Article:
“He argued that humanity’s problem wasn’t sin before a holy God but lack of love and selfishness. The purpose of the Cross,” and here’s the key sentence, watch this sentence, “The purpose of the cross, therefore,” for Peter Abelard, “was to demonstrate love and selflessness. It generates,” now watch this, here’s salvation starting to come in, watch what you’ve done now, we’ve moved away from justice and we’ve worked with love. By the way, this is what’s so subtle about Abelard. Isn’t it true that the cross is a demonstration of love and selflessness? It sure is: “For God so loved the world that He gave His only begotten Son,” but there’s something greasy going on here.
We want to do a little exercise; I want you to follow with me in the remaining part of this class because this is how Satan hits us. He’ll take a truth that’s really half true and then he greases the sled and kind of gets us off the road. You know, we slide off the road this way or we slide off the road that way; you can’t stay on the road. So what he did, he picked up a true thing, that the cross does demonstrate God’s love, but what he did in so doing that was that he shoved justice aside and isolated the attribute of love and emphasized love, love, love, love, and then he said well how does the cross save you? Well if it’s a demonstration of love, and it’s an act of love, it solicits your response. So to Abelard salvation is an emotional response to a message of love.
He says, “It generates a human emotional response in order to change human behavior.” That’s how it saves, the cross becomes an inspiration to a selfless life and that changes our behavior and we are saved. That’s Abelardian. “This Abelardian Moral Influence Theory has recurred again and again since the Middle Ages throughout Unitarianism, liberalism, and even in evangelical revivalism.” It’s easy to slip into because there is a truth here. The cross does show God’s love, but I want you to follow the next paragraph.
By the way, there’s a footnote on page 94, that italicized sentence, the Abelardian Moral Influence Theory, go down to the footnote: “Early in the Protestant Reformation a few teachers, such as Faustus Socinus,” that’s a name that if you read church history you’ll see that come up, Socinianism, or the Socinians, “left the authority of sc to embrace the authority of Reason.” By the way, there’s an illustration; what has to happen to go to false doctrine? You have to give up the authority of Scripture. It’s repeat, it’s again and again the same thing. “They rejected the Trinity and the Chalcedonian Christology which led logically to a denial of the Anselmic atonement.” Now he’s rejected the authority of Scripture, he’s rejected the Trinity, he’s rejected Chalcedonian Christology, so guess what that does to his doctrine of the atonement. Now that starts to slide. And it “led logically to a denial of the Anselmic atonement. Socinus wrote,” now here’s a quote; here’s a quote from this guy, watch what he’s saying. “If we could get rid of this justice …that fiction of Christ’s satisfaction would be thoroughly exposed and would vanish.” Socinus knew what was going on here. He said we’ve got to get rid of that justice, get that out of the picture and then we can do away with the satisfaction theory of the cross, and then we can get to God’s love, such a wonderful thing, it just woos my heart. “Note here how heresy starts at the beginning of the church’s doctrinal development,” it recapitulates it. The last sentence of the footnote: “The Socinian heresy was adopted in the early 1700s by the founders of Unitarianism in America.”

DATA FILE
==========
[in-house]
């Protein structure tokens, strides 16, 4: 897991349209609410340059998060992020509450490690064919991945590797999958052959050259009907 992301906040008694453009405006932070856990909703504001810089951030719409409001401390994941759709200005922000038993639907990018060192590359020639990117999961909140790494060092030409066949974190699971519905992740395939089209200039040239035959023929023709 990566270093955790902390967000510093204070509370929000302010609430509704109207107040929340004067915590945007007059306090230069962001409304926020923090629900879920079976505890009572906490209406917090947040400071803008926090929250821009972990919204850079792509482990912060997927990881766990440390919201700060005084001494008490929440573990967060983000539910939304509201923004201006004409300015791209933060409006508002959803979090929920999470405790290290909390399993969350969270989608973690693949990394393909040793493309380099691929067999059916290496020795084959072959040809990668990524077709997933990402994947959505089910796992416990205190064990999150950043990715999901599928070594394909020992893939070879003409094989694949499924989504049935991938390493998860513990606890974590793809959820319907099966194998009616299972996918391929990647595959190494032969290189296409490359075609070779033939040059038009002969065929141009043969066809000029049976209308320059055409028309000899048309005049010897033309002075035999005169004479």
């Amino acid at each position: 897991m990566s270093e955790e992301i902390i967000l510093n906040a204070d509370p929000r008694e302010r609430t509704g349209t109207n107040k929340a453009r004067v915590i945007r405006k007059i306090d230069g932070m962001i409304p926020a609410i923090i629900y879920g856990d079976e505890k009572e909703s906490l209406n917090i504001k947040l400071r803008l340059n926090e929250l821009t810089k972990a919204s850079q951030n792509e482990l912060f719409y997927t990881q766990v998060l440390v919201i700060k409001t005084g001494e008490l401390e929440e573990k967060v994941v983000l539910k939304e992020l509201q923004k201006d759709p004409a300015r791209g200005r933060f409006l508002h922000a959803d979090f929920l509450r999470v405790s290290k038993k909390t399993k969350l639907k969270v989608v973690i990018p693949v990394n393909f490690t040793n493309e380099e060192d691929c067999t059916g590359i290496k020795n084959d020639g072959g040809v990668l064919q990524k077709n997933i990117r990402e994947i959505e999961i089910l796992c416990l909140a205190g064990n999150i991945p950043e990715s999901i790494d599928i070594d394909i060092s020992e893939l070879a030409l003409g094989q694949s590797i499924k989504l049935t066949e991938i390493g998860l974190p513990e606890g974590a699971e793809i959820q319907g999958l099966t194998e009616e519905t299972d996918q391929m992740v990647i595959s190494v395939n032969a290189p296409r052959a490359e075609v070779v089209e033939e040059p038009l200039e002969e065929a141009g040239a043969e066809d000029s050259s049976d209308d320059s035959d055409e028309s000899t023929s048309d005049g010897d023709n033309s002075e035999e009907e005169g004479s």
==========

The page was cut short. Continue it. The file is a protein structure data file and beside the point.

So Socinianism became an American Unitarianism and Unitarianism destroyed the heart and the guts of Colonial Christianity. Unitarianism was the death note; Unitarianism in New England totally wiped out the Puritans. The Puritan influence ended when Unitarianism took over the churches in New England. That was the end of it; New England hasn’t been right since. So you have this whole idea, it goes on century after century after century and I think you can recognize some of it that you hear in our Christian songs, in a lot of preaching today.
Now careful here, we’re not denying that the cross shows God’s love. But why is it that the cross does show God’s love? Turn to John 12:32; there is Scripture to support what looks like an Abelardian view of the atonement. What does it say? Jesus said “And I, if I be lifted up from the earth, will draw all men to Myself.” “For God so loved the world that He gave His only begotten Son,” but if you look in the paragraph, the last one on page 94 and follow that sentence, “However, this moral influence exists only because the work is primarily judicial.” In other words, if there wasn’t an issue of God’s justice, and there wasn’t a need of blood atonement, isn’t the cross a little excessively bloody and brutal? Isn’t there other ways that God could show His love to us than having His own Son nailed to a cross just for a show? Is the Cross just a show? Do you see what it does to the Cross? It becomes a joke. If the cross is merely an issue of God’s attribute of love, it’s a pretty bloody love message, unless there is a justice issue and God is showing us His love by solving the judicial issue.